And it aint pleasant.

Thursday, 20 October 2011

Free Drum Lessons online

For the drummer in all of us...

Even the big one's who never get a look-in on their kids' drum kits.

Monday, 17 October 2011

Open University Frozen Planet (free poster)

Frozen Planet ' a 7-part BBC One series exploring the scenery and wildlife of the Arctic and Antarctic.'

Looks like it might be a good series. Order a free Frozen Planet poster here

I've been thinking of doing something polar-themed with the kids for a while. We started a while back, but didn't really get into the swing of things. I suspect, the reason was my over-keen approach (!)

Experience has told me that we need the softly softly approach in this house not the Oh-God-Mum's-found-a-new-project-and-has-bought-the-entire-stock-of-Amazon-books-on-the-subject approach.

There is a downside to parental enthusiasm.

Sunday, 16 October 2011

Character building

My kids have never had to put up with testing.

They have never had to be judged by some external person who has an abitrary set of rules to apply to them.

They have never had to suffer the humiliation of school team sports (paritcularly being picked last for the team).

They have never had to pretend that coming last was a valid reason for someone else to treat you badly.

Of course there are some who think that this is what school is all about.

'It's character building', they say. 'Competition is important, it makes you who you are.'

Yes, testing and grading and competition make you who you are. i.e. they either tell you you are a failure (according to someone else's judgement) or tell you that you are a currently a winner (and must therefore never fail or else).

But does my kids' lack of experience of competition and testing and grading leave them floundering when faced with a competitive environment?

Well, after today I would say a resounding NO.

Today my two boys attended their first fencing competition. They have been fencing barely a year and are being taught by two amazing young men, themselves home educated. Today my boys faced opponents that they have never seen before, in an environment that they were totally unfamiliar with (the sports hall of a grammar school). They fought children, who in some cases had been doing fencing a lot longer than they had, or were a head taller or 18 months older than them.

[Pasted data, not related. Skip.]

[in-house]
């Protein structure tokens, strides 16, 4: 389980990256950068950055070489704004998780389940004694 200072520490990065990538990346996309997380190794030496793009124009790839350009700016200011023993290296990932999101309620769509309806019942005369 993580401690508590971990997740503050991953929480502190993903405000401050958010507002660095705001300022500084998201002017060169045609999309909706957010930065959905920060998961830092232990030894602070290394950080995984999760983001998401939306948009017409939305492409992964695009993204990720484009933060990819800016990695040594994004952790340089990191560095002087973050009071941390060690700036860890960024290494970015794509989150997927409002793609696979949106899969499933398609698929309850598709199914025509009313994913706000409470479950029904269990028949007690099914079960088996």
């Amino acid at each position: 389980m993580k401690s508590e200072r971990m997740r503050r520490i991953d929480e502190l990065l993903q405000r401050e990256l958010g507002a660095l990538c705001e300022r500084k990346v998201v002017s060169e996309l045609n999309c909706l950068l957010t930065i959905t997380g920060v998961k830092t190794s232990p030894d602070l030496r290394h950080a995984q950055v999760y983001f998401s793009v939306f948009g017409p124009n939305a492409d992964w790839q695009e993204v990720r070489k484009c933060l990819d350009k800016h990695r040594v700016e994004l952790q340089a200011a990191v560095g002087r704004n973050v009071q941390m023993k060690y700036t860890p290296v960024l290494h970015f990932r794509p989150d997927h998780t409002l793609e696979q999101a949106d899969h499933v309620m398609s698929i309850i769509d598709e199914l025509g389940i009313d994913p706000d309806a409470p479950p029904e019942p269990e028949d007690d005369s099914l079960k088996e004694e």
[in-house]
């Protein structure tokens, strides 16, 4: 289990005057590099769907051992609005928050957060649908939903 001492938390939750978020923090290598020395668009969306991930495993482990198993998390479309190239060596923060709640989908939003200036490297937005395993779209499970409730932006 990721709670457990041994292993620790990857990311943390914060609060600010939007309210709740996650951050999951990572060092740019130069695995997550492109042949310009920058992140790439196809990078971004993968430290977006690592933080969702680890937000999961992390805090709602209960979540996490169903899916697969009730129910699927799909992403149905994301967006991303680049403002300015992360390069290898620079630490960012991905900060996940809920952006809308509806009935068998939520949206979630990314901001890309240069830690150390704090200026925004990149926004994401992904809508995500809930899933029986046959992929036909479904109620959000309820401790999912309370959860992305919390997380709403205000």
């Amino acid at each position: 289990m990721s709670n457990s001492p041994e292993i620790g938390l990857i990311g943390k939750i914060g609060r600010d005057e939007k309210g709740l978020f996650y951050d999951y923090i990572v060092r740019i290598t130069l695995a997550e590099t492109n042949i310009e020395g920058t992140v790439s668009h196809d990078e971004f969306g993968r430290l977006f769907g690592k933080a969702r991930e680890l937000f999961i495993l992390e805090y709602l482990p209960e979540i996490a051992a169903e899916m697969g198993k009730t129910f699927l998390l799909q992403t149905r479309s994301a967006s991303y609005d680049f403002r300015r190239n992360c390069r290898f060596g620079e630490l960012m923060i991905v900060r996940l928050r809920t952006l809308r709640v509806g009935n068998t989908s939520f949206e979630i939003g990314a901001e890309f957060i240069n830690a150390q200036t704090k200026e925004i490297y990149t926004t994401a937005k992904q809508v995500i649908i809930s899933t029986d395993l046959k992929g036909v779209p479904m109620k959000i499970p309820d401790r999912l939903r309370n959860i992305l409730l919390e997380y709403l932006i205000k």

They held their nerve in the face of some pretty sloppy and occasionally silly fencing behaviour, kept calm, refused to be intimidated, remembered what they were supposed to do, kept on fighting back and didn't give up even when their opponent was close to winning. They didn't sulk, or make a fuss, or blame anyone for their mistakes.

They didn't win medals. We didn't even stop to find out where they were placed, because it really wasn't that important. But they learnt new fencing moves and even more importantly they learnt a little more about respecting themselves and others.

Home education has given them a strong inner core. My kids know that they have many and varied skills, not all of which will be recognised or valued by others, and they know that this is ok, because it is ok to be themselves. They know that they have lots of friends, and will be loved, respected and supported whatever they do. They know that they are more than simply the outcome of a competition.

I'm proud of them. For all the right reasons.

Wednesday, 12 October 2011

Telling it as it is

Nothing like a child to tell it as it is.

7yr old dd coming back from the corner shop: 'I think there's a little birdie in the road. Oh no it isn't. It's roadkill.'

12-yr-old ds1 putting hole-punched circles of paper on his tongue, apparently eating them. 'I'm testing a HYPOTHESIS,' he says, and then with a disparaging look at my obvious ignorance: 'We learn BIG words at our Geography group.'

Tuesday, 4 October 2011

For Home Educators who worry they can't do as well as schools

If you have any doubts that you can't do as well as schools. If you worry you might be failing your child. Then read this on the TES forum boards:

One example: "Talking about Ofsted - I've worked in schools where appalling behaved children who were supposed to be excluded were allowed to remain in school for a few days longer.....and then conveniently 'excluded' for those days Ofsted was in, lol. And other pupils were rounded up the day before Ofsted, pounced upon for teeny, weeny offenses and immediately excluded because SMT feared they would 'let the school down'. Hysterical. Do they think the Inspectors believed that all our classes only had about 14 kids in them?"

Tales of teachers being asked to lie to OFSTED inspectors....relief teachers brought in during inspections to substitute for the weaker teachers...troublesome students being bused out on trips during OFSTED inspections...students even being bribed to be absent during inspections! It all goes to show that even in the high-achieving schools - particularly in the high-achieving schools - all is not what it seems. Lies, deceit, backhanders, bullying. And that's just the staff. All to make a school look good and pass inspections.